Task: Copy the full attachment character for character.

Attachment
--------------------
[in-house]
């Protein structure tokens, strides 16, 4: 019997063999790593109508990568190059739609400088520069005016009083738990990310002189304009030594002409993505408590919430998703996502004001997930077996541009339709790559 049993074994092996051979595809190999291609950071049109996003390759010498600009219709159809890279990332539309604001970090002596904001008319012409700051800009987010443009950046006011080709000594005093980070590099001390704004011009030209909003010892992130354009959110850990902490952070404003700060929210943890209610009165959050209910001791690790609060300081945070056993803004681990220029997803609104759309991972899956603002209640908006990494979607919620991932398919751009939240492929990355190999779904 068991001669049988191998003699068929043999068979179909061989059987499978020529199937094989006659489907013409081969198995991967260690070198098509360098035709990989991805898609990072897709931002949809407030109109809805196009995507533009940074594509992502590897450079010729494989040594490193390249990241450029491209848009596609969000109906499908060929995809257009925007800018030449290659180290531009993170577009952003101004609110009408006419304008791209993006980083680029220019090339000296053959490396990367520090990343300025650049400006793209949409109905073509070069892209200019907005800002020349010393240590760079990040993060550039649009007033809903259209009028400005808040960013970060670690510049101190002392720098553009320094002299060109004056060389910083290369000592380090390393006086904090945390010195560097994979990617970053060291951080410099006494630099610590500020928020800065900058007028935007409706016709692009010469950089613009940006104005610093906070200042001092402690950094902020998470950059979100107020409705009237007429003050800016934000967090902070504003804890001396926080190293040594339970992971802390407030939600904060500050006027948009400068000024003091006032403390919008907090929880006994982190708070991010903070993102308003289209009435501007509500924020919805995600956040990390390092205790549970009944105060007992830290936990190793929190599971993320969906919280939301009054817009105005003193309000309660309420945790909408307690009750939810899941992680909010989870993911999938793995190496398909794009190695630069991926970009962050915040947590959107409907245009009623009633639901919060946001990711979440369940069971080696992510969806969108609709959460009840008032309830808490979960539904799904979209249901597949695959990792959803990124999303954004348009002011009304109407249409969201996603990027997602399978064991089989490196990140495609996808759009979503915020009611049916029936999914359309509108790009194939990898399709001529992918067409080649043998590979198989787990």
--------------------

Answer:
[in-house]
């Protein structure tokens, strides 16, 4: 019997063999790593109508990568190059739609400088520069005016009083738990990310002189304009030594002409993505408590919430998703996502004001997930077996541009339709790559 049993074994092996051979595809190999291609950071049109996003390759010498600009219709159809890279990332539309604001970090002596904001008319012409700051800009987010443009950046006011080709000594005093980070590099001390704004011009030209909003010892992130354009959110850990902490952070404003700060929210943890209610009165959050209910001791690790609060300081945070056993803004681990220029997803609104759309991972899956603002209640908006990494979607919620991932398919751009939240492929990355190999779904 068991001669049988191998003699068929043999068979179909061989059987499978020529199937094989006659489907013409081969198995991967260690070198098509360098035709990989991805898609990072897709931002949809407030109109809805196009995507533009940074594509992502590897450079010729494989040594490193390249990241450029491209848009596609969000109906499908060929995809257009925007800018030449290659180290531009993170577009952003101004609110009408006419304008791209993006980083680029220019090339000296053959490396990367520090990343300025650049400006793209949409109905073509070069892209200019907005800002020349010393240590760079990040993060550039649009007033809903259209009028400005808040960013970060670690510049101190002392720098553009320094002299060109004056060389910083290369000592380090390393006086904090945390010195560097994979990617970053060291951080410099006494630099610590500020928020800065900058007028935007409706016709692009010469950089613009940006104005610093906070200042001092402690950094902020998470950059979100107020409705009237007429003050800016934000967090902070504003804890001396926080190293040594339970992971802390407030939600904060500050006027948009400068000024003091006032403390919008907090929880006994982190708070991010903070993102308003289209009435501007509500924020919805995600956040990390390092205790549970009944105060007992830290936990190793929190599971993320969906919280939301009054817009105005003193309000309660309420945790909408307690009750939810899941992680909010989870993911999938793995190496398909794009190695630069991926970009962050915040947590959107409907245009009623009633639901919060946001990711979440369940069971080696992510969806969108609709959460009840008032309830808490979960539904799904979209249901597949695959990792959803990124999303954004348009002011009304109407249409969201996603990027997602399978064991089989490196990140495609996808759009979503915020009611049916029936999914359309509108790009194939990898399709001529992918067409080649043998590979198989787990």